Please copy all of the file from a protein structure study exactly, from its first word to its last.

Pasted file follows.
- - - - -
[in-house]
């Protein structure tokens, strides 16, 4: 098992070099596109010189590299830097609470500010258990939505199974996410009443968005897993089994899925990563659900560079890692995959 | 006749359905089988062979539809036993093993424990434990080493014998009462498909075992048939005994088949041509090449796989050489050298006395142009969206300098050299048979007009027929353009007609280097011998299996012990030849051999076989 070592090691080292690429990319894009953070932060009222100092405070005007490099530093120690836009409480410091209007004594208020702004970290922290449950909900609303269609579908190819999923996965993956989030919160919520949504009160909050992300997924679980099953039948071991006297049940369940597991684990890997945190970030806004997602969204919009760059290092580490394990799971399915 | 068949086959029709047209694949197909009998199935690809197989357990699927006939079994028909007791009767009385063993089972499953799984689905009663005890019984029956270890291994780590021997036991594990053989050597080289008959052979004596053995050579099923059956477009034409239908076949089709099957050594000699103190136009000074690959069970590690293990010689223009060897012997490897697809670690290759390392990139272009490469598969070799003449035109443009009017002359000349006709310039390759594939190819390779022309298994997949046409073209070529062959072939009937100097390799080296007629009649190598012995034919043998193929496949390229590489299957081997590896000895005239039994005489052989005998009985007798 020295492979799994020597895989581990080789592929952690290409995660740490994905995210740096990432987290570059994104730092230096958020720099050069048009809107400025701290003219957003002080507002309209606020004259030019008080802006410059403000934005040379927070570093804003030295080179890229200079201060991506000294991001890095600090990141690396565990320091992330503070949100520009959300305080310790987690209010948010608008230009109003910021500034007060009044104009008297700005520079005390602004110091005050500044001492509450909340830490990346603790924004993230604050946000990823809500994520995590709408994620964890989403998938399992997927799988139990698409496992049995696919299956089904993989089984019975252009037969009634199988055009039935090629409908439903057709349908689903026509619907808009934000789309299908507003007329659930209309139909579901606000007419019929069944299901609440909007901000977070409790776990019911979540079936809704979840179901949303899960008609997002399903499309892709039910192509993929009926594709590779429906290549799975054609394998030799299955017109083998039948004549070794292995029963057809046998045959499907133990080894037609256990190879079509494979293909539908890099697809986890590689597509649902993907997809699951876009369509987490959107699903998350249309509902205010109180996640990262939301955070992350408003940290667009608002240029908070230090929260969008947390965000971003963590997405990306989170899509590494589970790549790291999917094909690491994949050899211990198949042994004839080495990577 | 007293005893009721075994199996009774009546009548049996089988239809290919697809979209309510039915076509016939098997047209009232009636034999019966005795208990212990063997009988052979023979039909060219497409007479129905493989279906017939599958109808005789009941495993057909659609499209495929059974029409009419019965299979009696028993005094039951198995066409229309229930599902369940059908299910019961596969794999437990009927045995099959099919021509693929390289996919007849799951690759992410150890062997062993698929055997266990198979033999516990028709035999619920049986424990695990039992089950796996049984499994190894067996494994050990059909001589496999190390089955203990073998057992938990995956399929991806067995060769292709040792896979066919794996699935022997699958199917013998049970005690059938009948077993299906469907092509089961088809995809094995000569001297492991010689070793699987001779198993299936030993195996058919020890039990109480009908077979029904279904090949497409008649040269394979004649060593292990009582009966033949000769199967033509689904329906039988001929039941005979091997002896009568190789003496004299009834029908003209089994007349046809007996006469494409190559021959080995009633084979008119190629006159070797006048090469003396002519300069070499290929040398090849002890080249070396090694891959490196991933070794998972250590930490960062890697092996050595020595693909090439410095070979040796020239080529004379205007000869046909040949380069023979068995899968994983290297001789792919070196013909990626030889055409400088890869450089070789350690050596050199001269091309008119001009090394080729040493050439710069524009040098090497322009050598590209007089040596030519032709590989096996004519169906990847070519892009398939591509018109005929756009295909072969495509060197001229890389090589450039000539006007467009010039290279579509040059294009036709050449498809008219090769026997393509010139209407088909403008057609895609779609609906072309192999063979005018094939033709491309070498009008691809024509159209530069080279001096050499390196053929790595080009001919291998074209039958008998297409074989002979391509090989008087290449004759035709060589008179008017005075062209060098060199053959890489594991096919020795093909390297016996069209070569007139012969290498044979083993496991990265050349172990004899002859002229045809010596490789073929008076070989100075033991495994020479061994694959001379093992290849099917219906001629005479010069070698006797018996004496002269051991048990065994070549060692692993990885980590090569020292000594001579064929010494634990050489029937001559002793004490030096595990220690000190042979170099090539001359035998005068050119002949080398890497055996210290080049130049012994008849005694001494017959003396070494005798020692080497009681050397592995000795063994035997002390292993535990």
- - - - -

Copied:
[in-house]
């Protein structure tokens, strides 16, 4: 098992070099596109010189590299830097609470500010258990939505199974996410009443968005897993089994899925990563659900560079890692995959 | 006749359905089988062979539809036993093993424990434990080493014998009462498909075992048939005994088949041509090449796989050489050298006395142009969206300098050299048979007009027929353009007609280097011998299996012990030849051999076989 070592090691080292690429990319894009953070932060009222100092405070005007490099530093120690836009409480410091209007004594208020702004970290922290449950909900609303269609579908190819999923996965993956989030919160919520949504009160909050992300997924679980099953039948071991006297049940369940597991684990890997945190970030806004997602969204919009760059290092580490394990799971399915 | 068949086959029709047209694949197909009998199935690809197989357990699927006939079994028909007791009767009385063993089972499953799984689905009663005890019984029956270890291994780590021997036991594990053989050597080289008959052979004596053995050579099923059956477009034409239908076949089709099957050594000699103190136009000074690959069970590690293990010689223009060897012997490897697809670690290759390392990139272009490469598969070799003449035109443009009017002359000349006709310039390759594939190819390779022309298994997949046409073209070529062959072939009937100097390799080296007629009649190598012995034919043998193929496949390229590489299957081997590896000895005239039994005489052989005998009985007798 020295492979799994020597895989581990080789592929952690290409995660740490994905995210740096990432987290570059994104730092230096958020720099050069048009809107400025701290003219957003002080507002309209606020004259030019008080802006410059403000934005040379927070570093804003030295080179890229200079201060991506000294991001890095600090990141690396565990320091992330503070949100520009959300305080310790987690209010948010608008230009109003910021500034007060009044104009008297700005520079005390602004110091005050500044001492509450909340830490990346603790924004993230604050946000990823809500994520995590709408994620964890989403998938399992997927799988139990698409496992049995696919299956089904993989089984019975252009037969009634199988055009039935090629409908439903057709349908689903026509619907808009934000789309299908507003007329659930209309139909579901606000007419019929069944299901609440909007901000977070409790776990019911979540079936809704979840179901949303899960008609997002399903499309892709039910192509993929009926594709590779429906290549799975054609394998030799299955017109083998039948004549070794292995029963057809046998045959499907133990080894037609256990190879079509494979293909539908890099697809986890590689597509649902993907997809699951876009369509987490959107699903998350249309509902205010109180996640990262939301955070992350408003940290667009608002240029908070230090929260969008947390965000971003963590997405990306989170899509590494589970790549790291999917094909690491994949050899211990198949042994004839080495990577 | 007293005893009721075994199996009774009546009548049996089988239809290919697809979209309510039915076509016939098997047209009232009636034999019966005795208990212990063997009988052979023979039909060219497409007479129905493989279906017939599958109808005789009941495993057909659609499209495929059974029409009419019965299979009696028993005094039951198995066409229309229930599902369940059908299910019961596969794999437990009927045995099959099919021509693929390289996919007849799951690759992410150890062997062993698929055997266990198979033999516990028709035999619920049986424990695990039992089950796996049984499994190894067996494994050990059909001589496999190390089955203990073998057992938990995956399929991806067995060769292709040792896979066919794996699935022997699958199917013998049970005690059938009948077993299906469907092509089961088809995809094995000569001297492991010689070793699987001779198993299936030993195996058919020890039990109480009908077979029904279904090949497409008649040269394979004649060593292990009582009966033949000769199967033509689904329906039988001929039941005979091997002896009568190789003496004299009834029908003209089994007349046809007996006469494409190559021959080995009633084979008119190629006159070797006048090469003396002519300069070499290929040398090849002890080249070396090694891959490196991933070794998972250590930490960062890697092996050595020595693909090439410095070979040796020239080529004379205007000869046909040949380069023979068995899968994983290297001789792919070196013909990626030889055409400088890869450089070789350690050596050199001269091309008119001009090394080729040493050439710069524009040098090497322009050598590209007089040596030519032709590989096996004519169906990847070519892009398939591509018109005929756009295909072969495509060197001229890389090589450039000539006007467009010039290279579509040059294009036709050449498809008219090769026997393509010139209407088909403008057609895609779609609906072309192999063979005018094939033709491309070498009008691809024509159209530069080279001096050499390196053929790595080009001919291998074209039958008998297409074989002979391509090989008087290449004759035709060589008179008017005075062209060098060199053959890489594991096919020795093909390297016996069209070569007139012969290498044979083993496991990265050349172990004899002859002229045809010596490789073929008076070989100075033991495994020479061994694959001379093992290849099917219906001629005479010069070698006797018996004496002269051991048990065994070549060692692993990885980590090569020292000594001579064929010494634990050489029937001559002793004490030096595990220690000190042979170099090539001359035998005068050119002949080398890497055996210290080049130049012994008849005694001494017959003396070494005798020692080497009681050397592995000795063994035997002390292993535990």